WhatsApp was first launched on the KaiOS-powered JioPhone in India in September of 2018. Now, with the broad release, the app is expected to reach millions of new users across Africa, Europe, North America, Southeast Asia, and Latin America.
“We’re thrilled to bring WhatsApp to the KaiOS platform and extend such an important means of communication to a brand new demographic,” said Sebastien Codeville, CEO of KaiOS Technologies. “We strive to make the internet and digital services accessible for everyone and offering WhatsApp on affordable smart feature phones is a giant leap towards this goal. We can’t wait to see the next billion users connect in meaningful ways with their loved ones, communities, and others across the globe.”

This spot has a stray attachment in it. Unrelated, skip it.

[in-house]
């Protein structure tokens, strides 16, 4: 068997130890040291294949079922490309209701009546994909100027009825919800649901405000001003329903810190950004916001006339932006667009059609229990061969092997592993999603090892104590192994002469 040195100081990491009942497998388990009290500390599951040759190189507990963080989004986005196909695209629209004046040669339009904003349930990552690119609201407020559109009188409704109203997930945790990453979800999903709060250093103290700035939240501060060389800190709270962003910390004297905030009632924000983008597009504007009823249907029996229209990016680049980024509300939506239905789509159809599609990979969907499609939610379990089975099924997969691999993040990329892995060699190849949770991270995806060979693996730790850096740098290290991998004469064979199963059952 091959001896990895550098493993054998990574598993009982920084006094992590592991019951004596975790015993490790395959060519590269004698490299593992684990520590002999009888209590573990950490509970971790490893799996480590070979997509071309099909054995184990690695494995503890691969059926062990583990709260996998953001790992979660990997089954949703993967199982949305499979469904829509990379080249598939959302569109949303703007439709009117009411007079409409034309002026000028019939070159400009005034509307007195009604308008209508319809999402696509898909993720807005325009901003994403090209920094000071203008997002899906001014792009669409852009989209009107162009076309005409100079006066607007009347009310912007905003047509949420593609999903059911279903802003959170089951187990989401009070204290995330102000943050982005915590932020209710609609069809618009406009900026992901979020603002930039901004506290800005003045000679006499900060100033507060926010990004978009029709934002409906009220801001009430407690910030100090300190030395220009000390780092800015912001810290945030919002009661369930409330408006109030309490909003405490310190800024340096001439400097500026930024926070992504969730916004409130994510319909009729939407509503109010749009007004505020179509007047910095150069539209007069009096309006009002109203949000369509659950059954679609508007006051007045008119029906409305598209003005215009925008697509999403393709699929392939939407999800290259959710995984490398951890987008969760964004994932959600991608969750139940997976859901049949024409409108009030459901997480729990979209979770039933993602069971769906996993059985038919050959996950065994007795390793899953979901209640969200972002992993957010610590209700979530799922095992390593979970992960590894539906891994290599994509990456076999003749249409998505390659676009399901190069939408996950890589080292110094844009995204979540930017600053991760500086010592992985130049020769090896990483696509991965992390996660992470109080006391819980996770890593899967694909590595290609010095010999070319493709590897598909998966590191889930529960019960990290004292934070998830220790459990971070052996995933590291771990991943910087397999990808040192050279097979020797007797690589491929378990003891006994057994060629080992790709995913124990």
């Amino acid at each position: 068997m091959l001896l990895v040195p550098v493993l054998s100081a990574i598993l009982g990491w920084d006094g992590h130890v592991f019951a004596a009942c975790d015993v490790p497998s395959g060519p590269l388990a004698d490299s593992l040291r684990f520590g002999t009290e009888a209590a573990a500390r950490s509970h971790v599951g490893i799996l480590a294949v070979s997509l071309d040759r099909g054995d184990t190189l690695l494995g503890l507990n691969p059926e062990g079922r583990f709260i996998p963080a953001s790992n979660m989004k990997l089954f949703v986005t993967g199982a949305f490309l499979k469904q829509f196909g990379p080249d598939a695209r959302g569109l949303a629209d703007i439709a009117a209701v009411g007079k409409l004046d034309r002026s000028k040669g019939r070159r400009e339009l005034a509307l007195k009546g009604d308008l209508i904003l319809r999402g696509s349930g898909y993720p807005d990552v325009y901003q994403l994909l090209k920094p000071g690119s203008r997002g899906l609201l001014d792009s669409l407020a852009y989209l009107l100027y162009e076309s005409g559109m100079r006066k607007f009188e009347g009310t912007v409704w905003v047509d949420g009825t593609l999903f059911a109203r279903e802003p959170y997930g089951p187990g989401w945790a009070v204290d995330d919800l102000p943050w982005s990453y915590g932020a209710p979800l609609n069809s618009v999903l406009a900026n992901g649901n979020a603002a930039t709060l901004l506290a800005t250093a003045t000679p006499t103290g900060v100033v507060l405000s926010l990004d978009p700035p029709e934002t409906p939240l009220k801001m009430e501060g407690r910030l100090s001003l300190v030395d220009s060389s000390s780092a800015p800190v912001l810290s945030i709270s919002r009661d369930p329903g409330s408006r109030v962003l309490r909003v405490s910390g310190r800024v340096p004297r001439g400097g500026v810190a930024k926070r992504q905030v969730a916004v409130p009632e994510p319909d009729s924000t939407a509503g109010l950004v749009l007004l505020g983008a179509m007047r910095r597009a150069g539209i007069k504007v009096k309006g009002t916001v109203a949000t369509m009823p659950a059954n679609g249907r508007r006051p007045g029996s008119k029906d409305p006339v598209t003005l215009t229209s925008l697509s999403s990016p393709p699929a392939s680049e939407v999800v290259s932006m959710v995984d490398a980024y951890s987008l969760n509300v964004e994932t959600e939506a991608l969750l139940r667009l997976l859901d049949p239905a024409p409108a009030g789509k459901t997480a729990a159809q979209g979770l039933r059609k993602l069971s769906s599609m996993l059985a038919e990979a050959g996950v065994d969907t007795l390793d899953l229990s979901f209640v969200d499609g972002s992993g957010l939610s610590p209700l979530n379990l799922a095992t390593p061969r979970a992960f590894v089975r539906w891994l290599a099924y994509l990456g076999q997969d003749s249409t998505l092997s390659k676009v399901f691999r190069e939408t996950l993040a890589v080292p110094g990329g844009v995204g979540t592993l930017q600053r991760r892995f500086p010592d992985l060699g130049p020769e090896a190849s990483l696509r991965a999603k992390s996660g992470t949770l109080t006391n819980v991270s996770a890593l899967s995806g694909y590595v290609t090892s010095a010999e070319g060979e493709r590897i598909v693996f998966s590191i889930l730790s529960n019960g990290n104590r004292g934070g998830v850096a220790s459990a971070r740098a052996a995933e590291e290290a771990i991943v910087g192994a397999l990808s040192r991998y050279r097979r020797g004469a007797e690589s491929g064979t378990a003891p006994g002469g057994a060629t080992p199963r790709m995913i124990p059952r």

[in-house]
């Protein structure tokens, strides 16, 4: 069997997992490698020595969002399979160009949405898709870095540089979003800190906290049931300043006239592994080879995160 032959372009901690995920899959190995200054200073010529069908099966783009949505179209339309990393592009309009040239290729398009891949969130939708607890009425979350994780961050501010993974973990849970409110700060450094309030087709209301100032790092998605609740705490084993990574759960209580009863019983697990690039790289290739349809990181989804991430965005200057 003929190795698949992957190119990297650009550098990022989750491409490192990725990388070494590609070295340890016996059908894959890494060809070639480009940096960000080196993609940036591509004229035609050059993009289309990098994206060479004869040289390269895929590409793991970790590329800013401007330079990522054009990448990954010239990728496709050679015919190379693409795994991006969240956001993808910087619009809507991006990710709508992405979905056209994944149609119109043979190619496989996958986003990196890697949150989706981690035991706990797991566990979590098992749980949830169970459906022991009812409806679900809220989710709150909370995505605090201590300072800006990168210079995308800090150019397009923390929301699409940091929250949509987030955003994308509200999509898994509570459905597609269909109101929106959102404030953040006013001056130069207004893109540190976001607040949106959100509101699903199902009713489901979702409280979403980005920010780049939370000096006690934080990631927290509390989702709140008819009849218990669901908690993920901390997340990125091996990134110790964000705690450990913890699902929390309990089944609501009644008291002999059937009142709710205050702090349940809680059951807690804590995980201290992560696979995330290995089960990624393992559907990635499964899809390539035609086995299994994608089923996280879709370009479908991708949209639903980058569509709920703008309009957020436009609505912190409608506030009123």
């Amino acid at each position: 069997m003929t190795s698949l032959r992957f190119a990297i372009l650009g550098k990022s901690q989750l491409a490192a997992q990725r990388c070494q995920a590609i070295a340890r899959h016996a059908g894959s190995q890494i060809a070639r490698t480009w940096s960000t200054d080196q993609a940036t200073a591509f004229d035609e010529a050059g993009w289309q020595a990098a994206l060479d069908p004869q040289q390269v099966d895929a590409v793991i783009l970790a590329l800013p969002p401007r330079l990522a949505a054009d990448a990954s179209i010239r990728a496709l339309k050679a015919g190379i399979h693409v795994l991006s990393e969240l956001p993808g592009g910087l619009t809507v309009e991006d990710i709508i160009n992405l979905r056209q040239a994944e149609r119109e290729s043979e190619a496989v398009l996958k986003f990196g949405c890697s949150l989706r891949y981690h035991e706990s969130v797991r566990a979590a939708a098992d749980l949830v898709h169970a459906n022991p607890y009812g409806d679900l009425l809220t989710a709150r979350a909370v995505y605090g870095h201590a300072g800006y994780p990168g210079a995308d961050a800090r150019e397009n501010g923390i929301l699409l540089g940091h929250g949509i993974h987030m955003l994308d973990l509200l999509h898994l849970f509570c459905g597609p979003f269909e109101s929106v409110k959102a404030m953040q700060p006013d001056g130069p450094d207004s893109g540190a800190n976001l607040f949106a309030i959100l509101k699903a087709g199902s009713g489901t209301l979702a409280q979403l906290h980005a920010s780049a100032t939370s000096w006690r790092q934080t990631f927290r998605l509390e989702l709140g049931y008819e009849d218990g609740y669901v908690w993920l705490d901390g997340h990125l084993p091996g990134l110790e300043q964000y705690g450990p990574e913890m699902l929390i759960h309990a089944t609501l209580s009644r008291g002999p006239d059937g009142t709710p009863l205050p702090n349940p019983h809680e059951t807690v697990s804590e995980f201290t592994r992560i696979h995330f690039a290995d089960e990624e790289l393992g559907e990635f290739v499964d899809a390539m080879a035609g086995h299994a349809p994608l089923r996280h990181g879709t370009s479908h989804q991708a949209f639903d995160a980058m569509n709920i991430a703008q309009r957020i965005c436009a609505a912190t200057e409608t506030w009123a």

KaiOS-powered smart feature phones are a new category of mobile devices that combine the affordability of a feature phone with the essential features of a smartphone. They meet a growing demand for affordable devices from people living across Africa – and other emerging markets – who are not currently online.
WhatsApp is now available for download from KaiStore, an app store specifically designed for KaiOS-powered devices and home to the world’s most popular apps, including the Google Assistant, YouTube, Facebook, Google Maps and Twitter. Apps in the KaiStore are customised to minimise data usage and maximise user experience for smart feature phone users.
KaiOS currently powers more than 100 million devices shipped worldwide, in over 100 countries. The platform enables a new category of devices that require limited memory, while still offering a rich user experience.
* For more details, visit: Meet The Devices That Are Powered by KaiOS
* Also read Arthur Goldstuck’s story, Smart feature phones spell KaiOS